As these descriptions suggest, the drama in “American Dream” is gripping; but Kopple falters when she presents the actual issues in dispute between Local P-9 and Hormel, and the strategic differences between the Austin union and the parent organization. The film portrays the P-9 strike as a struggle over wages–Hormel offers $10 an hour and the union strikes for $10.69.
This is puzzling to the viewer and an incorrect portrayal of the actual historical account. How, one asks, is a demand for 69 cents enough to provoke all the stirring rhetoric we hear in the movie? Hence the lofty “American Dream” of Hormel workers ultimately remains murky and insubstantial; what they concretely wanted out of their struggle is never clear. In this, she makes the same error as Hage and Klauda.
In fact, the P-9 dispute was over more than money. Hormel wanted not only to freeze wages, but also to virtually eliminate seniority as a principle of job assignment and to terminate long-established contract provisions, such as a 52 week notice for layoffs. The company also rejected union proposals to correct a spiraling injury rate.
P-9 members struck to halt a slide back towards the pre-union era where management’s control over wages, working conditions and job security were unchecked by labor organizations.
It is troubling that “American Dream” slights the non-wage issues in the Hormel dispute. Local P-9 members repeatedly emphasized in public and private statements that the dispute was over more than sixty-nine cents. Kopple must have chosen not to incorporate their interpretation of the conflict into the movie. “American Dream” thereby implicitly endorses the depiction of the strike promoted by the Hormel Company and the UFCW, as one simply over wages.
As a result, “American Dream” repeats Hage and Klauda’s mistake of making Hormel workers seem quixotic and idealistic, and inexplicably following union leader Jim Guyette and labor consultant Ray Rogers to a disastrous climax. Twice we hear Guyette summarize the spirit of the strike by reciting the refrain from a Bruce Springsteen song, “No Retreat, No Surrender”; yet we never see him explain in concrete terms how more than wages were at stake.
In contrast to the charismatic but cardboard figure of Guyette, Kopple sympathetically portrays UFCW Packinghouse Division head Lewie Anderson as a militant, but hardheaded unionist who correctly predicts the disastrous end to the P-9 struggle. Yet the UFCW’s–and Anderson’s–significant culpability in the failure of the strike is never explored.
Kopple surprisingly ignores several visual opportunities to convey important information about the strike’s aspirations and appeal. The content of the Hormel worker’s “American Dream” could have been made clearer by showing viewers the huge mural painted on the side of the Austin union hall, which depicted a powerful female worker using a P-9 meat cleaver to cut off the head of a snake depicting corporate greed. The extent of national support could have been conveyed though a shot of a huge map on the wall of the union’s main meeting room which showed the locations of the 3,000 local unions donating money to P-9.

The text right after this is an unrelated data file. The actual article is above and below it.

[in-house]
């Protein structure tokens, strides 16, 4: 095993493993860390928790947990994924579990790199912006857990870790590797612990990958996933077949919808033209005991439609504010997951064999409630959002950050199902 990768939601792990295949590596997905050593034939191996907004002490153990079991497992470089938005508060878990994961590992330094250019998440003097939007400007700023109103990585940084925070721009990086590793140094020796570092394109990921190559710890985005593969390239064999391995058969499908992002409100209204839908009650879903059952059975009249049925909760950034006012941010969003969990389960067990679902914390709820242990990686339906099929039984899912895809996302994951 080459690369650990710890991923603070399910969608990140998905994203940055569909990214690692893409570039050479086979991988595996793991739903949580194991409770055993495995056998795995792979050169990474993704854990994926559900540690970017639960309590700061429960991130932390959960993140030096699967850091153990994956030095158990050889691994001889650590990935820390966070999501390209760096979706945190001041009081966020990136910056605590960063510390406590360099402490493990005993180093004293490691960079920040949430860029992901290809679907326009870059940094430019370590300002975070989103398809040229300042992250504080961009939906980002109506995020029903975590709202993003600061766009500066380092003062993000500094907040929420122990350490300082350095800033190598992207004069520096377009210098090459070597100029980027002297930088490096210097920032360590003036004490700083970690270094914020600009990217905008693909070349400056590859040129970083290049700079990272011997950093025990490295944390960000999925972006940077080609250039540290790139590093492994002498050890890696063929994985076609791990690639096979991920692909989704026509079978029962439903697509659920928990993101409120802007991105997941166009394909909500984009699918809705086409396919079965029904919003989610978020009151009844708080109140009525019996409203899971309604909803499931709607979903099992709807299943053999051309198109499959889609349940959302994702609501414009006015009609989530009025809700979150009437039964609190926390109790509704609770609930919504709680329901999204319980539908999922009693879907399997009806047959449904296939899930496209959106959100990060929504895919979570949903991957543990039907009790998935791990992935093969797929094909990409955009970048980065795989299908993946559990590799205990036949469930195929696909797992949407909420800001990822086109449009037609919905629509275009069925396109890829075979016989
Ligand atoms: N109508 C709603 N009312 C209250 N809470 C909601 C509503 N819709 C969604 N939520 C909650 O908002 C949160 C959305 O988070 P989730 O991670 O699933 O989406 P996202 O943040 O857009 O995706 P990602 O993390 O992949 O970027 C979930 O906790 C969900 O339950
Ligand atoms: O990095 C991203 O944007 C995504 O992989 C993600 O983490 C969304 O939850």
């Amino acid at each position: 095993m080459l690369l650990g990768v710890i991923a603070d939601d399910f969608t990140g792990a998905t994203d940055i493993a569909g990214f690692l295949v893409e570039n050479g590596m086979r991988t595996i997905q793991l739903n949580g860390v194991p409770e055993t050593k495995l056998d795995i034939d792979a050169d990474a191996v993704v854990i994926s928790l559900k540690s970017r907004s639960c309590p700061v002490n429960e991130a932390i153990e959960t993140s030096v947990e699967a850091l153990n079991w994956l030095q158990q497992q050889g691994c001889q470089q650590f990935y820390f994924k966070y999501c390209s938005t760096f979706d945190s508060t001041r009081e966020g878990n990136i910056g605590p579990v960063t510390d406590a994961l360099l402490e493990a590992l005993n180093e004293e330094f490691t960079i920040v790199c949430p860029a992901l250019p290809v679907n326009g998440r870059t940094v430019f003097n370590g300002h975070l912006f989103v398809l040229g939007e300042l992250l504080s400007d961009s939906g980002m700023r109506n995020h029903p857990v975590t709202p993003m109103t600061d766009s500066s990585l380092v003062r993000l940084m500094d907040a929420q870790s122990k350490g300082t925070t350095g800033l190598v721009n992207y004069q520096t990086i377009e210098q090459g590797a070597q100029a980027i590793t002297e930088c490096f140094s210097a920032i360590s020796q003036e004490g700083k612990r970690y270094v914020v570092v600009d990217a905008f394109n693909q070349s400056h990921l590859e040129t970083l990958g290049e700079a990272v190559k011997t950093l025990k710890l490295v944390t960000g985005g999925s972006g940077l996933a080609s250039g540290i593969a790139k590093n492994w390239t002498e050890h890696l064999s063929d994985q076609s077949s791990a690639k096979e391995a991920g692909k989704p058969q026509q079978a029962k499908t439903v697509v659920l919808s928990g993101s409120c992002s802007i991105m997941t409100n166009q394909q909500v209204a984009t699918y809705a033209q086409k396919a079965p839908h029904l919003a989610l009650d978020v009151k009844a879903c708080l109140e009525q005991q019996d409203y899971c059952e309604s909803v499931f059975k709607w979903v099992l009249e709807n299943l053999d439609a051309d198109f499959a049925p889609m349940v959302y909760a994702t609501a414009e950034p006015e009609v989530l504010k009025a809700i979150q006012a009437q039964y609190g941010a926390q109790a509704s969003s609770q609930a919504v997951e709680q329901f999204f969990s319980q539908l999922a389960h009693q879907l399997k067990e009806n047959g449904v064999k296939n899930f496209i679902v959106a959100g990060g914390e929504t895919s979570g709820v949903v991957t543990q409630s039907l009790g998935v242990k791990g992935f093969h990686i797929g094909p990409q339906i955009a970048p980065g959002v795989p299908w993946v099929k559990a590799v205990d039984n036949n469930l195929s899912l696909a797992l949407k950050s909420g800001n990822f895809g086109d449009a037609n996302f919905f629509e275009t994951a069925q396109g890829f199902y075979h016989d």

The other glaring weakness in the film is the way “American Dream” repeats Hage and Klauda’s error of crediting P-9’s high level of membership activity solely to labor consultant Ray Rogers. The film omits the role of Local P-9 spouses and retirees in the Austin United Support Group, which actually started the outreach campaign several months prior to the hiring of Rogers.
Wives who were central to the P-9 strike, such as Vicky Guyette, Barbara Collette, and Jan Butts occasionally appear, but are never identified by name. Their high visibility in the strike–and the recognition accorded them by the union–is not reflected in the film.
These omissions and inaccuracies can be attributed in part to the dramatic form employed by Kopple. “American Dream” is structured as a tragedy in which four protagonists–Guyette, Anderson, Rogers and P-9 dissident Jim Morrison–provide coherence to the narrative. But the focus on these four men relegates rank-and-file workers to the role of a greek chorus, commenting on circumstances beyond their control, rather than subjects who potentially shape the course of events.
Thus, “American Dream” ends on a depressing note, leaving the viewer doubtful that unions can struggle for, and achieve, the hopes and dreams of the U. S. working class.
P-9’s Influence Today
These three works on the P-9 strike all leave much to be desired, in part for reasons mentioned above. It also is too soon to see how the struggle of the Austin Hormel workers will fit into the slow re-emergence of militant working class struggles.
In the short time since the end of the Hormel strike, the seeds of P-9’s struggle have settled and sprouted in a number of contexts. In the Pittston strike of the United Mine Workers, the union employed the “”adopt-a-family” program pioneered by P-9, and occupied a processing plant at a critical point in the dispute to halt the company’s production–a tactic which P-9 discussed, but never employed.
Broad outreach campaigns similar to P-9’s have become relatively commonplace among unions in the airplane and paper industry, and by individual local unions. Meatpacking locals in the UFCW are at loggerheads with the international union, and are in a dissident formation headed by Lewie Anderson, dismissed as head of the union’s meatpacking division in 1989.
It is often the fate of unions who lose a strike that their example has a positive, long-term affect on the labor movement, even though the workers involved in the dispute are devastated. At this point, five years after the P-9 strike, there are signs that its slogan, “For Your Future and Mine, Support Local P-9,” was not in vain, and has contributed to the emergence of militant trends and tactics within American unions.
July-August 1992, ATC 39